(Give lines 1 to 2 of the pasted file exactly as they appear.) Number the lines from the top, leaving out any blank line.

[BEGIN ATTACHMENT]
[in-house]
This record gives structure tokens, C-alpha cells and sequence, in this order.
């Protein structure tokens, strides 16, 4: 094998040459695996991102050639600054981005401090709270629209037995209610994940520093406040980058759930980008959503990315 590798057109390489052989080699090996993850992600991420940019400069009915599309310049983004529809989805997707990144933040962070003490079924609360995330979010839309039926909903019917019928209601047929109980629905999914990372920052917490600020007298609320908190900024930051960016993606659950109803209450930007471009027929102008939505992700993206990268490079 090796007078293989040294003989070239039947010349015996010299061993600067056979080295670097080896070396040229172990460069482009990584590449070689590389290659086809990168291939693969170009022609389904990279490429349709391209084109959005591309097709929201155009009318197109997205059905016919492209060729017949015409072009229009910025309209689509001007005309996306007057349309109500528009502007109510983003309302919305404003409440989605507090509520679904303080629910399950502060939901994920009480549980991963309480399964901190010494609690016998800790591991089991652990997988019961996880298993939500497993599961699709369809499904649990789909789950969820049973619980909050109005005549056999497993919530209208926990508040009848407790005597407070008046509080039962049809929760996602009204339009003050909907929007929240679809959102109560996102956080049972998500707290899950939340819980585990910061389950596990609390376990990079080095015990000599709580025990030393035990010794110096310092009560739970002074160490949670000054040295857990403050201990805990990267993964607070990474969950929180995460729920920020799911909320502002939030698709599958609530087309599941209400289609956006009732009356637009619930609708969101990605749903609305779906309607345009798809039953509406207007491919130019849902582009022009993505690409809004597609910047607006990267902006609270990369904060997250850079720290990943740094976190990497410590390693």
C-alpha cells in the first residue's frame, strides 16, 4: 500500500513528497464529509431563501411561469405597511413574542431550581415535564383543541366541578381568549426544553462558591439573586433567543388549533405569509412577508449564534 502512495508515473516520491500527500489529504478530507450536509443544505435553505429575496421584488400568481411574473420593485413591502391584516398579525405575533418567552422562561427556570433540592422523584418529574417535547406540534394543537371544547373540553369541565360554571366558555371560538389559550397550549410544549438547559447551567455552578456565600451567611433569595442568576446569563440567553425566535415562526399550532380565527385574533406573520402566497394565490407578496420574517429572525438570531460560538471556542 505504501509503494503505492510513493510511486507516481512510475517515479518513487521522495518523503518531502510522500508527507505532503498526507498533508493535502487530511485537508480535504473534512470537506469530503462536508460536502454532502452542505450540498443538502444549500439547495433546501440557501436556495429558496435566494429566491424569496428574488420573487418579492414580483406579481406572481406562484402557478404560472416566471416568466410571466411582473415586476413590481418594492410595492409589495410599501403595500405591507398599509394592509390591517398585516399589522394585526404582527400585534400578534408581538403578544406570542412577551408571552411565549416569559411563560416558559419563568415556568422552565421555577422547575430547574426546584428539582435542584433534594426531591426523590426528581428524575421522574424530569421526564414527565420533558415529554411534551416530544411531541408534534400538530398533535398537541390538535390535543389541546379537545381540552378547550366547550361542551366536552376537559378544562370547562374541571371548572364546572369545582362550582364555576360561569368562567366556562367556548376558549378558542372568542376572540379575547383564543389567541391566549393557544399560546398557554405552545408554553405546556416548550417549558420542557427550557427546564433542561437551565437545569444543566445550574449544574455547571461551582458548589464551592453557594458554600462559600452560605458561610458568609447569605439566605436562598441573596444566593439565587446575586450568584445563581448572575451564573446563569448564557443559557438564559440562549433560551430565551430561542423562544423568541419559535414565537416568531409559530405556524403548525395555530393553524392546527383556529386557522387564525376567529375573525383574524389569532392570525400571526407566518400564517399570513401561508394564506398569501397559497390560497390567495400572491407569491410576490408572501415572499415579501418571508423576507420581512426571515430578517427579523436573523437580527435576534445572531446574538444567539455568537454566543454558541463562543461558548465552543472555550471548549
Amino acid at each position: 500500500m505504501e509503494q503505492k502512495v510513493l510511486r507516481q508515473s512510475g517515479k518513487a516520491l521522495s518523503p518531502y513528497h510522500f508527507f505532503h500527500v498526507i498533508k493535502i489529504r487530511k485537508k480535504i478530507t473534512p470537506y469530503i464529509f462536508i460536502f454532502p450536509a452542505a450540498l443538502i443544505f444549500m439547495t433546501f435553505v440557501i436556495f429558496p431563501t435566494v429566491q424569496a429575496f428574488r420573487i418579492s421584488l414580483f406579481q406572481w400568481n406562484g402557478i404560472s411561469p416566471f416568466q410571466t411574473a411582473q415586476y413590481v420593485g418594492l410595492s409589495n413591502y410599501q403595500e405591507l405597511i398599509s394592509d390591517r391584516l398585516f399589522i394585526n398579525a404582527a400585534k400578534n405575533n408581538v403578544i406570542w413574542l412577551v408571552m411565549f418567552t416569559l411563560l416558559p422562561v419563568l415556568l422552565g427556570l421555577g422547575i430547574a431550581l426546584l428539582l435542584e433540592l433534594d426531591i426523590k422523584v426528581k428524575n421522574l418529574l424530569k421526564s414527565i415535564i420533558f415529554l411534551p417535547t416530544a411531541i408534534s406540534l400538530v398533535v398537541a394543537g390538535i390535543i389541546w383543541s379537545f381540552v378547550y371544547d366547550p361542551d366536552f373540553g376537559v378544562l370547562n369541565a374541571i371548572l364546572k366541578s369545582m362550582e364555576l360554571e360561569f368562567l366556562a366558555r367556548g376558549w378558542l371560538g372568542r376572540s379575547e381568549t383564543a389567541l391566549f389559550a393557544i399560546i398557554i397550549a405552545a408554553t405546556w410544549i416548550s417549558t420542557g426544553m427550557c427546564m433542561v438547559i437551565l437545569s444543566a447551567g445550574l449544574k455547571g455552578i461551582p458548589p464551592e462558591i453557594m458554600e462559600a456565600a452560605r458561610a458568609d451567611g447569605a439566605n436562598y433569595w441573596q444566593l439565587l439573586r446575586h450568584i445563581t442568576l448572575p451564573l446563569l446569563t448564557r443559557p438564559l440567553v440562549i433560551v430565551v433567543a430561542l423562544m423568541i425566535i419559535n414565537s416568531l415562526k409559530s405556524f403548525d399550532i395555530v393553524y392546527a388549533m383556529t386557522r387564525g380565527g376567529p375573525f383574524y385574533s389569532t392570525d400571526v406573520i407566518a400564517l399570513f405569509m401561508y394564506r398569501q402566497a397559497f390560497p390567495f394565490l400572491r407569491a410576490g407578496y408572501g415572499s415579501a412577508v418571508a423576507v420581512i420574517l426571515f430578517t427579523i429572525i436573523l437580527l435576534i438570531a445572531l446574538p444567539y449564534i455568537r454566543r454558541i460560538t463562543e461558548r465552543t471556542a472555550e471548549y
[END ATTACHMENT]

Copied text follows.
[in-house]
This record gives structure tokens, C-alpha cells and sequence, in this order.